Question: Conditional Probability Model for a Bacterial Species/Genus
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anthony.gough10 wrote:

I would like to try and create a statistical model using conditional probability for a bacterial species and for a bacterial genus by using k-mers. If I take as an example the Staphylococcus genus. I have the raw k-mer counts (including the reverse complement counts) for all the Staphylococcus bacteria from NCBI where 3 <=k <= 30.

If I want to try and create a conditional probability statistical model -  an example Staph auerus strain X (Sp) and k-mer of interest is ACTGC  (k) - using Bayes Theorem:

P(Sp | k) = P(k | Sp) * P(Sp) / P(k)

P(k | Sp) I have calculated from the raw count for S. aureus  = total count (ACTGC) / total count of k-mers for S. aureus where k = 5

P(Sp) - I assume this value = 1? I am only dealing with S. aureus strain X so the probability of S. aureus Strain x = 1?

P(k) = count of k-mer ACTGC / total possible k-mers (In a sequence of length N there are N-k+1 possible k-mers) so P(k) = count of ACTGC / (N-k+1)

Am I on the right track? or should I just use P(A|B) = P(A and B) / P(B)  where A = S.aureus strain X and B = k-mer of interest. Even in the latter should the P(B) be count of k-mer/N-k+1 or the observed frequency from the raw k-mer count.

When should I use Bayes theorem v's P(A|B) = P(A and B) / P(B).

I would really appreciate some help with how to create a conditional probability model for a bacterial species (and eventually and probability model for a bacterial genus).

sequence genome • 1.7k views
modified 5.7 years ago • written 5.8 years ago by anthony.gough10
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Thank you for your answer - let me clarify what I want to do with more detail.

Lets say I have 50 sequences - 40 are Staphylococcus aureus and 10 are not (they are in the Staph genus however). So my data set is purely over the sequences for Staph genus.

What I want to do is given a sequence "S" (e.g. 400 base pairs randomly chosen from a Staphylococcus aureus genome) I want to calculate the conditional probability the unknown sequence is Staphylococcus aureus using k-mers. Lets just work with k = 3.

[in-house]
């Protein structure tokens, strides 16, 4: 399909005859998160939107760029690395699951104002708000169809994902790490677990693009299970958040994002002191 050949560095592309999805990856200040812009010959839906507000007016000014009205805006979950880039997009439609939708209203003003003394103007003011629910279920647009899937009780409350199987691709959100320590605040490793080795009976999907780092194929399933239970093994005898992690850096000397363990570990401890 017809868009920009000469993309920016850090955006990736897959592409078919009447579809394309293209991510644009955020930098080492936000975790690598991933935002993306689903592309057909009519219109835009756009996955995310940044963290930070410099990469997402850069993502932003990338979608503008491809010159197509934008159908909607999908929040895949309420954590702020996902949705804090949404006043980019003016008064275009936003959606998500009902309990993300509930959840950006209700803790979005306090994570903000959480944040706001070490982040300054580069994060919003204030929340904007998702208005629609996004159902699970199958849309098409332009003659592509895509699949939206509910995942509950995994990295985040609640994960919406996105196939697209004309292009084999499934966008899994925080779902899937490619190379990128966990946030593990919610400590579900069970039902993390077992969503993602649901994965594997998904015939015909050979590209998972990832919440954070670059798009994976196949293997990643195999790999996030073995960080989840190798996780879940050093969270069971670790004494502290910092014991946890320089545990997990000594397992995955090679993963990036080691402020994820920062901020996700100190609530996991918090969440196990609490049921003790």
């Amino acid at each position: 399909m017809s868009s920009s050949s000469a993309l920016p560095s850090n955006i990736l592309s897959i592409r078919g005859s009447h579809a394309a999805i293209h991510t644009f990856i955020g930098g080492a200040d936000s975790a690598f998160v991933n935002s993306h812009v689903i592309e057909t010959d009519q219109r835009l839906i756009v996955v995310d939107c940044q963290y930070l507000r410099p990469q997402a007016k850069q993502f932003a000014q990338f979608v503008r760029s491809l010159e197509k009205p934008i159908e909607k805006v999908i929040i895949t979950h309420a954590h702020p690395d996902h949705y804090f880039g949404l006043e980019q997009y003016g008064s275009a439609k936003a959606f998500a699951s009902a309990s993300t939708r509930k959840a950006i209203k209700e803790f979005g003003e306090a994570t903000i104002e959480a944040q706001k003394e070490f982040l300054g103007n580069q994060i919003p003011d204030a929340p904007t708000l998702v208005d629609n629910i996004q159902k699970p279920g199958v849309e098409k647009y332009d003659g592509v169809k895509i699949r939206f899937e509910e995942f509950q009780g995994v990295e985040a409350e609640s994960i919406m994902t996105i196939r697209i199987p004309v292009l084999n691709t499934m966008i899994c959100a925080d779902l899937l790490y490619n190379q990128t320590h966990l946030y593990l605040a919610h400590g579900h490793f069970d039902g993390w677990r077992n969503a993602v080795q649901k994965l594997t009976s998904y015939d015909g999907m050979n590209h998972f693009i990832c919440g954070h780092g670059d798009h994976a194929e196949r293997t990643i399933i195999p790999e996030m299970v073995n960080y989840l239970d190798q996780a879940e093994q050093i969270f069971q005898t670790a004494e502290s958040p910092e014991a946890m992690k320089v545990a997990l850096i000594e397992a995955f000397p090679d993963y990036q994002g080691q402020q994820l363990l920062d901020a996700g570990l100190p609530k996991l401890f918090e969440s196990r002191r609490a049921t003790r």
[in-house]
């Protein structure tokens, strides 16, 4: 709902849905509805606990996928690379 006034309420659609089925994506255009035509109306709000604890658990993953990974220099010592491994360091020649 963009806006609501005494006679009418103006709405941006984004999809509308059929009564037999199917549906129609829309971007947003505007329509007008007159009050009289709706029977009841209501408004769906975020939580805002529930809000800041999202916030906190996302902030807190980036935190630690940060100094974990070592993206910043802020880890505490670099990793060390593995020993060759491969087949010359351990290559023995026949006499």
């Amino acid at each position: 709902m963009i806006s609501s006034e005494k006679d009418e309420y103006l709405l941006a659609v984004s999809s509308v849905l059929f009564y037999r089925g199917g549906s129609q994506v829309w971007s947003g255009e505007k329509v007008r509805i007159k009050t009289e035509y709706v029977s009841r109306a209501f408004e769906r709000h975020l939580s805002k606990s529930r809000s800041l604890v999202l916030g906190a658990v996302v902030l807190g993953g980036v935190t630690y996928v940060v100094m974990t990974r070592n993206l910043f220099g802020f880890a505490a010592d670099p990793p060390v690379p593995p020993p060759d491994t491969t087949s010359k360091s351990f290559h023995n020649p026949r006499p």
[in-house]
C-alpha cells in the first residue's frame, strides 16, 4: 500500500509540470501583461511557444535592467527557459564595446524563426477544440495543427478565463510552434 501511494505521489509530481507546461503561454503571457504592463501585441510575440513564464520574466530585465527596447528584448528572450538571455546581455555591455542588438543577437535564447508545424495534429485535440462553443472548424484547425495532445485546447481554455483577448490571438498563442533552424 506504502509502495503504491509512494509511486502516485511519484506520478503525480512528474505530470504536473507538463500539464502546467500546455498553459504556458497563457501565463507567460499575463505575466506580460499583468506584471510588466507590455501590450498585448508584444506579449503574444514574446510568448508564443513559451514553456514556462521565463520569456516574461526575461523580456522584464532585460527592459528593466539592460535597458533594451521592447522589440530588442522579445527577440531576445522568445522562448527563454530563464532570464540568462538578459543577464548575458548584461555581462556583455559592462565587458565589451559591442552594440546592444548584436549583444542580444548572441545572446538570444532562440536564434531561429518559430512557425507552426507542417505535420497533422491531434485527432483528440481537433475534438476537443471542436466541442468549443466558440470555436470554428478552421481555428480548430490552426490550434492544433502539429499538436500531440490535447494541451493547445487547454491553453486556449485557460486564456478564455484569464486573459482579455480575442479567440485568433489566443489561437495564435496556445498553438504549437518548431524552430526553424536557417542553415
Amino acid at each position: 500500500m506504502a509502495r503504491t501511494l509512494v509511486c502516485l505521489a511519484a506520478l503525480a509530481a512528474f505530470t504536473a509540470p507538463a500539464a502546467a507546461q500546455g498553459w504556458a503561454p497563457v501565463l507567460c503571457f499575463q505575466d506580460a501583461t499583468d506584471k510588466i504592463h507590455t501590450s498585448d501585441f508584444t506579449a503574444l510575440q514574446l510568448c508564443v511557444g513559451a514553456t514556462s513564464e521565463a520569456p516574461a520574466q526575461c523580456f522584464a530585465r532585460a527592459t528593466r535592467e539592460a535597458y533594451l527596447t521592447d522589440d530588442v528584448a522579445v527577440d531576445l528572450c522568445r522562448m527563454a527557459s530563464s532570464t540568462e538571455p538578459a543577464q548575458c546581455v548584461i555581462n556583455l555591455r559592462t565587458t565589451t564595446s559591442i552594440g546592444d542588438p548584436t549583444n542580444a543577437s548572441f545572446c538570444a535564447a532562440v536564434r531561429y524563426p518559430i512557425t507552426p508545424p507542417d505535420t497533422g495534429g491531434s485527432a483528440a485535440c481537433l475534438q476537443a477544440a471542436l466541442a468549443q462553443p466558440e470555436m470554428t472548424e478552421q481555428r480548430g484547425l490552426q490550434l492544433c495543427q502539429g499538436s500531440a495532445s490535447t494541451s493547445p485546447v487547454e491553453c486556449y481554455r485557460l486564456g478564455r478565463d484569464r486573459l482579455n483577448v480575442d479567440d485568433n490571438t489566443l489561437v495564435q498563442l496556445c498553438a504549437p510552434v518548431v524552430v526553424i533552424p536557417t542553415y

First I create a collection of k-mers of length 3 from the sequence "S". I have already created k-mer profiles for each of the Staph sequences for the value k =3.  I then iterate through the collection of k-mers from "S" and see if that k-mer exists in the k-mer profiles for each of the Staphylococcus aureus sequences and also do the same for non Staphylococcus aureus genomes.

For the sake of example let say my sequence "S" consists of S = { GTT, TTG, TGG }

`After iterating though the 50 Staph genomes I may end up with a result:`

Of the 40 Staphylococcus aureus sequences => 30/40 have GGT, 20/40 TTG, 10/40 TGG

Of the 10 Non Staphylococcus aureus genomes I have => 2/10 have CGT, 5/10 TTG, 10/10 TGG

Naive Bayes=>  P(Sa | S) = P(S| Sa) * P (Sa) / P(S)  => P(Sa) probability of S.aureus, P(S) probability of sequence of kmers

P(Sa|S ) = (0.75 * 0.5 * 0.25 * .8) / ((0.75 * 0.5 * 0.25 * .8) + (0.2 * 0.5 * 1.0 * 0.2))

So this does not take into account the frequency of the k-mer in the k-mer profiles for the genomic sequences - it just counts if the k-mer actually exists in the Staph profiles. That is to say in one Staph aureus sequence CGT may occur 45 times however I just count the occurrence of the k-mer in the sequence as 1. In effect there is no weighting for the frequency of a particular k-mer in a genome.

What I want to know is have I applied Bayes theorem correctly with the data set I have?

I am actually using logs rather than simple frequencies so in effect I am doing addition of the logs of the frequencies rather than multiplying due to underflow.

P(Sa|S) = log P(kmer1|Sa) + log P(kmer2|Sa) + ... + P(kmer_n|Sa) + log P(Sa) /  P(S)

Where P(S) is total probability - S.aureus and non S.aureus again using addition of logs.

I would really appreciate any input into how I have applied Bayes Theorem to this problem. Should I be taking into account the frequency in which the k-mer occurs in each of the genomic profiles I created for the Staph organisms.

Thank you very much if you got to the end of this :)

This is actually a pretty interesting question (at least to us non-statisticians). I have a feeling you'll get a speedier reply on cross validated. Just to not freak them out, you might use a title that omits mention of bacteria :)

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vikas1150 wrote:

If I understand the problem correctly, then

P(Sp | k) = P(k | Sp) * P(Sp) / P(k)

where P(k) = P(k|Strain1).P(Strain1) + P(k|Strain2).P(Strain2) + ........ +  P(k|Strain_n)P(Strain_n)

and the sum is over all Staphylococcus bacteria from NCBI.

Pr(Sp) is the prior probability of observing strain 'Sp'. If all strains are equally likely to be observed, then this term will cancel out from the numerator and denominator.